November 11, 2019
Alix Peterson Zwane is CEO of the Global Innovation Fund, which invests in social innovations designed to improve the lives of the poorest people in the developing world. In this talk, she explores her current thinking around what it means to be an “effective altruist”and how this definition applies to the field of development finance. She proposes that the tools funders use have not kept pace with the rate of change in the world’s most “fragile” places — and she advocates for new approaches, such as supporting early-stage entrepreneurs.
November 11, 2019
What makes a charity worthy of assessor GiveWell’s “top charity” recommendation? And what about organizations that aren’t quite ready for that designation, but could be with the right backing? Catherine Hollander, a research analyst at GiveWell, shares why the charity assessor decided to launch its Incubation Grants program, the main criteria organizations must meet to become grant recipients, and a few examples of model grantees.
November 11, 2019
Scott Weathers is a strategic partnerships manager at Compassion in World Farming USA, which advocates for the end of factory farming. In this talk, he rejects Robin Hanson’s “logic of the larder” argument — the idea that it is better to live and be slaughtered than not live at all — and explains why he finds it problematic. He also shares evidence for focusing efforts on chickens, and walks through the pros and cons of a new proposal for evaluating farm animal welfare from researchers Karolina Sarek and Joey Savoie.
October 17, 2019
At the time of this talk (2016), Helen Toner was a senior research analyst at the Open Philanthropy Project. Here, she shares management lessons — such as holding regular one-on-ones and soliciting feedback — that she learned in her first year at GiveWell and the Open Philanthropy Project.
July 11, 2019
- The 80,000 Hours podcast interviewed Philip Tetlock about his latest research on making accurate predictions about the future.
- Rethink Priorities published a new report examining features relevant to understanding the potential sentience of different species.
- Luisa Rodiriguez published a series of EA Forum posts outlining the potential consequences of nuclear war.
June 12, 2019
- Owen Ozier published a history of the Worm Wars, arguing that a simple misunderstanding was behind a massive debate within development economics over the impact of deworming.
- Brian Kateman wrote about the immense suffering animals experience in the wild, and the careful way in which researchers are beginning to approach this problem.
- Ivan Vendrov and Jeremy Nixon wrote an EA Forum post arguing that working on "recommender systems" (like Facebook's News Feed) could help us improve our ideas about AI alignment while also offering an opportunity to improve the lives of hundreds of millions of people (for example, by suggesting content that isn't as psychologically manipulative).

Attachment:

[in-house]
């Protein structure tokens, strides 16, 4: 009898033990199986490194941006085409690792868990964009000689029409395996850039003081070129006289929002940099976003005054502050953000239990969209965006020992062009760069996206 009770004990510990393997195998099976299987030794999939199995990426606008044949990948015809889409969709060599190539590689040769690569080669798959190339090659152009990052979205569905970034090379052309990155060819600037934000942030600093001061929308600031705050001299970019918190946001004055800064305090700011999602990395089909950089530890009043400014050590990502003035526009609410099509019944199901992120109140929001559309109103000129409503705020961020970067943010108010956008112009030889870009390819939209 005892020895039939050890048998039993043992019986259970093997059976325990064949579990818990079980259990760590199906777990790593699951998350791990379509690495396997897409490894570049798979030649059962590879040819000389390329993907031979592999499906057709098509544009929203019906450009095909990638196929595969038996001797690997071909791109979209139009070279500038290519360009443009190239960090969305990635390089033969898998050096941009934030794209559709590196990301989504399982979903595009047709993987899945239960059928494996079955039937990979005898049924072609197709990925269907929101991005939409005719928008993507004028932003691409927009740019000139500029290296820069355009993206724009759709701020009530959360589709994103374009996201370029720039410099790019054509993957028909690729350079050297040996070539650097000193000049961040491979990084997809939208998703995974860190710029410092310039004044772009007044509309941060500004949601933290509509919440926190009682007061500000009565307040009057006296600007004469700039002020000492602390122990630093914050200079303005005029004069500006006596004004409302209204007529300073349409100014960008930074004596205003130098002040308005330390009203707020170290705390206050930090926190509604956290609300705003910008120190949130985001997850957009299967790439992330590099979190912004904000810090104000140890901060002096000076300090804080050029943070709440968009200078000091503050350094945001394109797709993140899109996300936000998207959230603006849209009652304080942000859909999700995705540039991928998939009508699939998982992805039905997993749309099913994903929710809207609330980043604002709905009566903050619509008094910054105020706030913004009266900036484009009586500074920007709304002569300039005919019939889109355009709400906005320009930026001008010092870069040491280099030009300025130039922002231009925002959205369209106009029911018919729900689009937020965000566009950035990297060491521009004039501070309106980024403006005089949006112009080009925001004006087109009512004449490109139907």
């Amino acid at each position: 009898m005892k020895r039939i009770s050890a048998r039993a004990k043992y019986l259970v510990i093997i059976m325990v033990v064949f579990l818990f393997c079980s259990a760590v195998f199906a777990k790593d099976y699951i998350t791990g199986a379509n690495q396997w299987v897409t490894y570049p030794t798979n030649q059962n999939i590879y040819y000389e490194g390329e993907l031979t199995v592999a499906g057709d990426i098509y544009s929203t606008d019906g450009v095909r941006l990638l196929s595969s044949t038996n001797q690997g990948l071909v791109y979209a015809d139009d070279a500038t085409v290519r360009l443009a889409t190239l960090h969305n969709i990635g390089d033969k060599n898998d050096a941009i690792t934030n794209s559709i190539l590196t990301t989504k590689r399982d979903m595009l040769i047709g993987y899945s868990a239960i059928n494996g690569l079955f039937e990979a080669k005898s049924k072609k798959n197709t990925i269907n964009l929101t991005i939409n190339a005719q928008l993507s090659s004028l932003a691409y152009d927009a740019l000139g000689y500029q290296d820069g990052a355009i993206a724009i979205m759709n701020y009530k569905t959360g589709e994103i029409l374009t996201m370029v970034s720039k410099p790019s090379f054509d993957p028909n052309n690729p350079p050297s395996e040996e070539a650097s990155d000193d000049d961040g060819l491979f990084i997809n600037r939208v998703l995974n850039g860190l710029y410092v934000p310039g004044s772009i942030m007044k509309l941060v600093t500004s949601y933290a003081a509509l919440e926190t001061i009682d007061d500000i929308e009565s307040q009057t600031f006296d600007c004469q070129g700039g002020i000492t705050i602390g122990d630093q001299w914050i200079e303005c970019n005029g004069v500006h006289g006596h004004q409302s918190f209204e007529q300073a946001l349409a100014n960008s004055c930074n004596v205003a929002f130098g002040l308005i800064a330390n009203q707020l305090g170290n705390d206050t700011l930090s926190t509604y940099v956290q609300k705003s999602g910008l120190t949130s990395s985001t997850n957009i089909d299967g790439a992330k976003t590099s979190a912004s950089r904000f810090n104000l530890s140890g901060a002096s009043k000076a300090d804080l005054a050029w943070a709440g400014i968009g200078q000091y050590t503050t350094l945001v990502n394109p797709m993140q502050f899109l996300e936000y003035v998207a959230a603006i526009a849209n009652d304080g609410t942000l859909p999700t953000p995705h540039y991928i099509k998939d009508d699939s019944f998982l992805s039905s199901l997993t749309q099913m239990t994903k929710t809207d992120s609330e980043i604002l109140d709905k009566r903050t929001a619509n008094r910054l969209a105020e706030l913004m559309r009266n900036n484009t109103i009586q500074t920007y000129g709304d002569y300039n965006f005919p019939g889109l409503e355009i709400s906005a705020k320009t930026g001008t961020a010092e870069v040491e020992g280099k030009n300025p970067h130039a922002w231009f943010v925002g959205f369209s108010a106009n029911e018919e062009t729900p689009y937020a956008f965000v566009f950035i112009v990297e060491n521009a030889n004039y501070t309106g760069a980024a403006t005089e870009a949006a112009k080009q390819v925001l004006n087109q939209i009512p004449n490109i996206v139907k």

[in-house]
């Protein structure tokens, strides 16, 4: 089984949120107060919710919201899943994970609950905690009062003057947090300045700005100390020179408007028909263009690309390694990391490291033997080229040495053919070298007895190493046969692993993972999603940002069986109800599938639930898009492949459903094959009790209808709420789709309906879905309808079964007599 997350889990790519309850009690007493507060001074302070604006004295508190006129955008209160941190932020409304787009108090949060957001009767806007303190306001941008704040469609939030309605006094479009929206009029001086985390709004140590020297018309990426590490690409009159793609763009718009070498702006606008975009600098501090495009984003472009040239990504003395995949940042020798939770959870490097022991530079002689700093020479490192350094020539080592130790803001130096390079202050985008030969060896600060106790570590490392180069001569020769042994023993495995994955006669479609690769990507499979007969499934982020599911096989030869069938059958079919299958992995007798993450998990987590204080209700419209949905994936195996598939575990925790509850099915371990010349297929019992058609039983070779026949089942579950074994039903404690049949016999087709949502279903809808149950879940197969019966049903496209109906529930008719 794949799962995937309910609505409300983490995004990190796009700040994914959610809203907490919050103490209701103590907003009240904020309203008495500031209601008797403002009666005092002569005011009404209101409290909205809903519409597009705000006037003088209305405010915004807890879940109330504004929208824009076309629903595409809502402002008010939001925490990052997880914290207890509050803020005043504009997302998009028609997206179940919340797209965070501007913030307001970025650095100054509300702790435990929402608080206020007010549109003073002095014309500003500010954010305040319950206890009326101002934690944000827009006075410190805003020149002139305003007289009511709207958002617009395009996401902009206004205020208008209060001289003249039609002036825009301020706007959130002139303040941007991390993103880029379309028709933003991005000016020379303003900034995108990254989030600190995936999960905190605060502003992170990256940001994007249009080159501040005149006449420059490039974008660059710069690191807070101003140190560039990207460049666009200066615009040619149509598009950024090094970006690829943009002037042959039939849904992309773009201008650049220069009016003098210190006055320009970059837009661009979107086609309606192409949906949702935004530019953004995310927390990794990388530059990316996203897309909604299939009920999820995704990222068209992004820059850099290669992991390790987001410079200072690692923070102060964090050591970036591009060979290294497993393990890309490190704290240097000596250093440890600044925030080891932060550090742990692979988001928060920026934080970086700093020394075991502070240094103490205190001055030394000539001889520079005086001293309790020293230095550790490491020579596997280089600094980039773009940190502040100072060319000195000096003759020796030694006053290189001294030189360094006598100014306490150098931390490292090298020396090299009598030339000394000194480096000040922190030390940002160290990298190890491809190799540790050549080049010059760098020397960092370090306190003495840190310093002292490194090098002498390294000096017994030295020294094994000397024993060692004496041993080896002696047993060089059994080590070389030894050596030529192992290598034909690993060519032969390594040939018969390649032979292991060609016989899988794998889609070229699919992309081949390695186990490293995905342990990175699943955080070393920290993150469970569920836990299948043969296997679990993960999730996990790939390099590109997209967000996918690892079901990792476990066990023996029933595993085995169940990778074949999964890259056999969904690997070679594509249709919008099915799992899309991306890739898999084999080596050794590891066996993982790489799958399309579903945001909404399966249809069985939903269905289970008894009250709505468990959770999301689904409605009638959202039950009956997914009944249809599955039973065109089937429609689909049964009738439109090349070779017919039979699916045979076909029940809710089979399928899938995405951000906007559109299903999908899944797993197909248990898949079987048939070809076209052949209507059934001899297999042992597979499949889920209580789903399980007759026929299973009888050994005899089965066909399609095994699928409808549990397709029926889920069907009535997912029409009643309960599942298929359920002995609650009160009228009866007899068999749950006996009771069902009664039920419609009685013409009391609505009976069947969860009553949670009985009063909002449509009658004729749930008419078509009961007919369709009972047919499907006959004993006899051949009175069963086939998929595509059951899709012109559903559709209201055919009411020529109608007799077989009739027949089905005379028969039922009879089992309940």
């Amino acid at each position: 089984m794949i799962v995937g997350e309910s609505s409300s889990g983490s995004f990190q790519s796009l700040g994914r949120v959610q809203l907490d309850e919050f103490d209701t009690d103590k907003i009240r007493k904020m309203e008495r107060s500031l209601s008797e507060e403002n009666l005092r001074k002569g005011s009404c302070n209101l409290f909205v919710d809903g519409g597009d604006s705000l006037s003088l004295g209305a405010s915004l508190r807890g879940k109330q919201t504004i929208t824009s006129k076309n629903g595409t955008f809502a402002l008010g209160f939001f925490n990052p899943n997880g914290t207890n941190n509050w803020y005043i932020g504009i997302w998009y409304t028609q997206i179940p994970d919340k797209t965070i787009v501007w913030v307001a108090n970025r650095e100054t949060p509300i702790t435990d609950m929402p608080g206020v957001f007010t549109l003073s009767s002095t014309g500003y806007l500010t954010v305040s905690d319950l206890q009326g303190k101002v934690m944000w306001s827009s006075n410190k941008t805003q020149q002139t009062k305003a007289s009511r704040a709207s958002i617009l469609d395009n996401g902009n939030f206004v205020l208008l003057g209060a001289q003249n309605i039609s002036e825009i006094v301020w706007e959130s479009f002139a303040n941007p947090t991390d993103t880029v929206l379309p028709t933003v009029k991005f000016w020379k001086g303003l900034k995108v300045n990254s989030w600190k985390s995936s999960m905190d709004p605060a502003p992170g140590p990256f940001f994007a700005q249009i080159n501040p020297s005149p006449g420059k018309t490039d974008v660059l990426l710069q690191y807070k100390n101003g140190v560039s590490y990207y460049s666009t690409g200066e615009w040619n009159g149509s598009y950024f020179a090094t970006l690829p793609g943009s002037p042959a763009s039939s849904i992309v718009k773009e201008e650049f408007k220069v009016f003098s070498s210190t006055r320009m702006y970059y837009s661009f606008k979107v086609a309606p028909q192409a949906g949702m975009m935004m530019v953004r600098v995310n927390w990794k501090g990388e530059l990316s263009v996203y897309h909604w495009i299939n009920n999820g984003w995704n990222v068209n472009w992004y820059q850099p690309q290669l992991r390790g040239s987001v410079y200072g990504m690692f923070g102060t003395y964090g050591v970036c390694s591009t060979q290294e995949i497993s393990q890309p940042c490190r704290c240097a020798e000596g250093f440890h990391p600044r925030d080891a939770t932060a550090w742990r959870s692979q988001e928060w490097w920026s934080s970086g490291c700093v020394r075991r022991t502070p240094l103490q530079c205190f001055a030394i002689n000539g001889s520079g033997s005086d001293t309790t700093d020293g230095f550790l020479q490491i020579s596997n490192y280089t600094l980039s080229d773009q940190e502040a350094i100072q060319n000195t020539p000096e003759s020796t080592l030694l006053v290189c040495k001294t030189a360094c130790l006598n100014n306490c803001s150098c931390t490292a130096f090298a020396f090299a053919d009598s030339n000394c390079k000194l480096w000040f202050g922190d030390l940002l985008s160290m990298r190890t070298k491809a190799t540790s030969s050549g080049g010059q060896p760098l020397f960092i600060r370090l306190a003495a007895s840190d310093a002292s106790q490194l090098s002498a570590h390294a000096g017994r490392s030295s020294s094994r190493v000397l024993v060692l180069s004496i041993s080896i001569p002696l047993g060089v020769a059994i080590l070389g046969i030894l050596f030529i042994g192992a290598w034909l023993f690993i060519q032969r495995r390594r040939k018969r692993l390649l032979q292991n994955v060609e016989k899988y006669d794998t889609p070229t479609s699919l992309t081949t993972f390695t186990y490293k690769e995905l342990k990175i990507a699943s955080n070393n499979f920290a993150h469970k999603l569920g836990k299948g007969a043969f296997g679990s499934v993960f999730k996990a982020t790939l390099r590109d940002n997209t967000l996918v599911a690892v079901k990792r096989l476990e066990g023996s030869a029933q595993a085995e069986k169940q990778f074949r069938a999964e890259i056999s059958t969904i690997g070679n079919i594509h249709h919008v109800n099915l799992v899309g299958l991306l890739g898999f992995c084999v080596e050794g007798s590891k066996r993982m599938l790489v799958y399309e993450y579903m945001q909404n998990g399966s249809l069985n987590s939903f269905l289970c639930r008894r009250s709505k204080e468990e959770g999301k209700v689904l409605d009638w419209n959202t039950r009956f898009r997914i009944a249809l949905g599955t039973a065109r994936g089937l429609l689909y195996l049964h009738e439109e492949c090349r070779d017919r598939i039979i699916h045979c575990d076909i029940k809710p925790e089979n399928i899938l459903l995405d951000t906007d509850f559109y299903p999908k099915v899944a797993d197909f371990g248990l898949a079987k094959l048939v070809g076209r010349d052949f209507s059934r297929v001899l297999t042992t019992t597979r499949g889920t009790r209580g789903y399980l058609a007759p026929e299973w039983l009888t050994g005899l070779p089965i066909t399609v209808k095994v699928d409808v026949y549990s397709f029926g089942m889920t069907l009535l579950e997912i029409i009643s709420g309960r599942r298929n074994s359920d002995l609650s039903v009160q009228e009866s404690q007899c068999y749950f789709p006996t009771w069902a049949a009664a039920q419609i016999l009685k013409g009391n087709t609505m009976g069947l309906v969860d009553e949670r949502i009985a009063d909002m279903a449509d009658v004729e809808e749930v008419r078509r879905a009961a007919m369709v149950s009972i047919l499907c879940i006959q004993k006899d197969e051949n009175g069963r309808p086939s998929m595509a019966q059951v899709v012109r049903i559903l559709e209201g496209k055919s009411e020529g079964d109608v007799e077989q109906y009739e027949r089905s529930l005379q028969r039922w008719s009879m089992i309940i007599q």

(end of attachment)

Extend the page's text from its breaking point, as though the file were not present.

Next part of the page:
May 9, 2019
- The Future of Life Institute chose Dr. Matthew Meselson to receive the Future of Life Award, a yearly prize given for “a heroic act that has greatly benefited humankind”. Meselson spent his career advocating against the development and use of biological weapons. [Future of Life Institute]
- Holden Karnofsky wrote about the Pugwash Conferences on Science and World Affairs, which brought together scientists from both sides of the Iron Curtain to discuss nuclear disarmament. Mostly funded by private donors, the conferences may have influenced several key nuclear treaties; however, it’s unclear whether such strong philanthropic opportunities still exist today. [Open Philanthropy Project]
- Beyond Meat just became the first vegan meat company to go public; the stock price more than doubled in the first day of trading. This may indicate a strong market for similar products being developed by startups and established companies. [Good Food Institute, Bloomberg]
April 26, 2019
Max: We are effective altruists, and we're trying to help the world. The reason we pick projects is because the effects that we can see – that is, the first-order effects – are positive. Maybe there are some negative things in there that we know about, but the stuff that we're seeing is net positive. That's why we're doing the projects.
April 15, 2019
Rachel Glennerster is the Chief Economist of DFID, the UK's ministry for coordinating international development. In this conversation with Nathan Labenz, she discusses the most important lessons she's learned about development and what it really means for a study's result to "generalize".
April 8, 2019
Are companies better-suited than governments to solve collective action problems around artificial intelligence? Do they have the right incentives to do so in a prosocial way? In this talk, Jade Leung argues that the answer to both questions is "yes".